War Eagle Extra

Sad day for AU baseball

Brent Schoening said he couldn’t help but smile when he thought of Josh Hancock.

Schoening, a former Columbus High standout who excelled at Auburn, described Hancock as "one of those guys who make you smile."

"He was always a real good guy," Schoening said. "He never really felt the pressure. He just took it as it came. He didn’t have a care in the world."

Hancock, a right-handed pitcher for the St. Louis Cardinals, died in a car crash early Sunday morning. According to the Associated Press, Hancock, 29, was alone in his 2007 Ford Explorer when he struck the rear of a tow truck at 12:35 a.m. The truck was in the left lane assisting another vehicle. He was pronounced dead on the scene.

"I played with him all the way up through the minors," Schoening said. "He was one of my best friends. We hung out a lot. That’s just terrible.

"It’s just terrible for him to finally have made it and won a World Series. He could have been there five or 10 years."

Hancock joined the Cardinals in the spring of 2006 and was part of the Cards’ improbable run to a World Series championship. Before that, he had pitched for Cincinnati, Philadelphia and Boston.

Hancock only played one season — 1997 — for the Tigers, but it was a memorable one. The Tigers advanced to the College World Series. Current Auburn coach Tom Slater, then an assistant, said Hancock was "part of arguably the best pitching staff and the best team to ever play at Auburn."

That staff also included former Glenwood standout Tim Hudson and former Central standout Bryan Hebson.

Slater added, "It’s a shame whenever anyone dies, especially someone as young as Josh, in a tragic accident."

Hal Baird, who coached Hancock at Auburn, said he last spoke with Hancock a year ago during spring training right after he joined the Cardinals.

"He was doing very well and his career was (going) in the right direction, and it was great to see that happening for him," Baird said.

During his lone season with the Tigers, Hancock was 2-0 with a 4.75 earned run average in 13 appearances. Working primarily from the bullpen, Hancock struck out 32 in just 30 innings.

"He was a very special talent," Baird said. "He was very high-spirited, happy-go-lucky. Everyone liked him. It’s just a real sad day.

"It’s a sad day for the Hancock family and the Auburn baseball family. Our thoughts and prayers are with the Hancocks. Even though he was just here a year, he was an integral part of the team."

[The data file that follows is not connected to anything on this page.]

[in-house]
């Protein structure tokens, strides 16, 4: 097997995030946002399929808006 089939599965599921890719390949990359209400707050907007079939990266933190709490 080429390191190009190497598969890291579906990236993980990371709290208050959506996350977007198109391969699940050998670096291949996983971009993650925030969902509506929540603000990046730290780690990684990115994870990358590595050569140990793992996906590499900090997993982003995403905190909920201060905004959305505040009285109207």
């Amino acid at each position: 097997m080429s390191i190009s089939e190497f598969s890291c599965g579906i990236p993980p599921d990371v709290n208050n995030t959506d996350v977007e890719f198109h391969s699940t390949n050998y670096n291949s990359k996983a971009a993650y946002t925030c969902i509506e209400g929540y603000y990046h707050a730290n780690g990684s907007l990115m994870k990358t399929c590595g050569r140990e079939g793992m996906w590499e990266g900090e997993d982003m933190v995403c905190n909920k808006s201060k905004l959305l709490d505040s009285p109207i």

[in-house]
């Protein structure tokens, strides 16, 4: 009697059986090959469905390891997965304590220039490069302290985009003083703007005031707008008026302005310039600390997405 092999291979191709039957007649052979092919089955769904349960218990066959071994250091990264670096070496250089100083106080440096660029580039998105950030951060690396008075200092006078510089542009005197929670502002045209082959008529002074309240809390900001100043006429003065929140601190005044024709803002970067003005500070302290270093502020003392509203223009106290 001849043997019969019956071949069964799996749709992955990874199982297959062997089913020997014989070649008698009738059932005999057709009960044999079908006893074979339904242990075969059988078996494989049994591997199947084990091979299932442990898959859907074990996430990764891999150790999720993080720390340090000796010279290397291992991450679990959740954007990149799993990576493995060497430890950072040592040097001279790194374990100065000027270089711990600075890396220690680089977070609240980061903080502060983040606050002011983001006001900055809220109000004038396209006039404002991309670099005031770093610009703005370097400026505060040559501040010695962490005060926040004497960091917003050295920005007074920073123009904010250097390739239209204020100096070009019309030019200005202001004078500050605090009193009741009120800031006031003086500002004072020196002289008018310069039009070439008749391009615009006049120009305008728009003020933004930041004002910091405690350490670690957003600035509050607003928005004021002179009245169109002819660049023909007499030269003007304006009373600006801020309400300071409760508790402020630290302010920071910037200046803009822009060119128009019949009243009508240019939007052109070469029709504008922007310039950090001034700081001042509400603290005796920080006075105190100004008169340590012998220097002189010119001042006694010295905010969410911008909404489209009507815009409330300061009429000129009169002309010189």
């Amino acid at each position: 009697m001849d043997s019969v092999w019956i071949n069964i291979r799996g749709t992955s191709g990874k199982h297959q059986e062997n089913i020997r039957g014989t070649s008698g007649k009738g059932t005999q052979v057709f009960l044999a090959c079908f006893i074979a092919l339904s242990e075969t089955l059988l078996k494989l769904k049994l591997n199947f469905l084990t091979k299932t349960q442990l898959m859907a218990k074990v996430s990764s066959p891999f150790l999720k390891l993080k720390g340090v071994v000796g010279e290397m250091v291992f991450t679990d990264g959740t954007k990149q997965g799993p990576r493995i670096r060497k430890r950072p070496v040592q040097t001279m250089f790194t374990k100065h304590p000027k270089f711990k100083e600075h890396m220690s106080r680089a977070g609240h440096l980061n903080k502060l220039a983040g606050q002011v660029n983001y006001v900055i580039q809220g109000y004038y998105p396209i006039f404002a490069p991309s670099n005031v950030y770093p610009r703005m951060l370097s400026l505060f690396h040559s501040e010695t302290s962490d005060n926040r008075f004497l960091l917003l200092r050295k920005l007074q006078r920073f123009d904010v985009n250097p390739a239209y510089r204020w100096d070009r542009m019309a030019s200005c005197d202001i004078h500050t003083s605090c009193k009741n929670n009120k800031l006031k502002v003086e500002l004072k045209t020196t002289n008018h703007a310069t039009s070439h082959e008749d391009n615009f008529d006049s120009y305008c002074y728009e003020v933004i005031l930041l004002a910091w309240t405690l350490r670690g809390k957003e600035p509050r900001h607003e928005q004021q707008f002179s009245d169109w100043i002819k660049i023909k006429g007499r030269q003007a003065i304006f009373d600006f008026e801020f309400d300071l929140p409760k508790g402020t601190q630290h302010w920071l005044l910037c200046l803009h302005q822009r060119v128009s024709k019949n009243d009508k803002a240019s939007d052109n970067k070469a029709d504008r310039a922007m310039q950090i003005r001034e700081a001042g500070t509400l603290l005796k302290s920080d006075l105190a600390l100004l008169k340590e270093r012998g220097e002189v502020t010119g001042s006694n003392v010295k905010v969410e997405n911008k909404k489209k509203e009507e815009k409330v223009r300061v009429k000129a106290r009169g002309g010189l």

Second tragedy

The Cardinals postponed their home game Sunday night against the Chicago Cubs. It was the second time in less than five years that a St. Louis pitcher died during the season. Darryl Kile was found dead in his hotel room in 2002.

Police said the 29-year-old Hancock, who was single, was alone in his 2007 Ford Explorer when the SUV struck the rear of a flatbed tow truck at 12:35 a.m. The tow truck was in the left lane with its lights flashing while assisting another car that had crashed, Police Chief Joe Mokwa said.

Hancock died upon impact, Mokwa said. The driver of the tow truck, whose name was not released by police, was in the truck at the time of the crash but was not injured. Mokwa said the truck driver saw Hancock’s SUV swerve just before it hit the tow truck, which weighs about 26,000 pounds.

Mokwa said it appeared Hancock was driving at or just above the speed limit, and there were no alcohol containers in his vehicle.

‘‘We may never know what occurred,’’ Mokwa said. ‘‘It appears that he just merely didn’t see the tow truck.’’

The medical examiner’s office said an autopsy had been scheduled. Services were scheduled for Thursday in Tupelo, Miss., where Hancock’s family lives.

‘‘All of baseball today mourns the tragic and untimely death of St. Louis pitcher Josh Hancock,’’ baseball commissioner Bud Selig told the Associated Press. ‘‘He was a fine young pitcher who played an important role on last year’s World Series championship team.’’

Hancock, who pitched three innings of relief in Saturday’s 8-1 loss to the Cubs, played for four major league clubs. He went 3-3 with a 4.09 ERA in 62 regular-season appearances for the Cardinals last season and pitched in three postseason games. He was 0-1 with a 3.55 ERA in eight games this season.

‘‘There’s a big hole that’s going to be there,’’ Cardinals manager Tony La Russa said. ‘‘This is brutal to go through.’’

Three days before his death, the Cardinals got a scare that some teammates said reminded them of Kile’s death — Hancock overslept and showed up late for a day game in St. Louis. Hancock told the St. Louis Post-Dispatch he thought the starting time was later and didn’t get up until the ‘‘20th call’’ from anxious teammates.

‘‘We were all a little nervous,’’ closer Jason Isringhausen said earlier this week. ‘‘We don’t care if you’re late. That happens. We want to know that you’re OK.’’

Hancock made his offseason home in St. Louis. He was the only player to attend the premiere of a DVD documenting the Cardinals’ unlikely run to their 10th World Series championship after winning only 83 regular-season games.

Hancock joined the Cardinals in spring training last season after the Cincinnati Reds released him for violating a weight clause in his contract. He had been a starter the previous year with Cincinnati, but missed 133 games because of groin and elbow injuries. He also pitched for Boston and Philadelphia.

The Cardinals will wear patches with Hancock’s No. 32 on their sleeves for the rest of the season. The team also planned a memorial for the bullpen, which already features a tribute to Kile.

General manager Walt Jocketty said the Cardinals, who are off Thursday, plan to charter a plane to the funeral.

‘‘Obviously, this is very difficult for all of us, especially those of us who were here five years ago when we lost Darryl Kile,’’ said Jocketty, his eyes red. ‘‘There’s no way we could have played tonight’s game.’’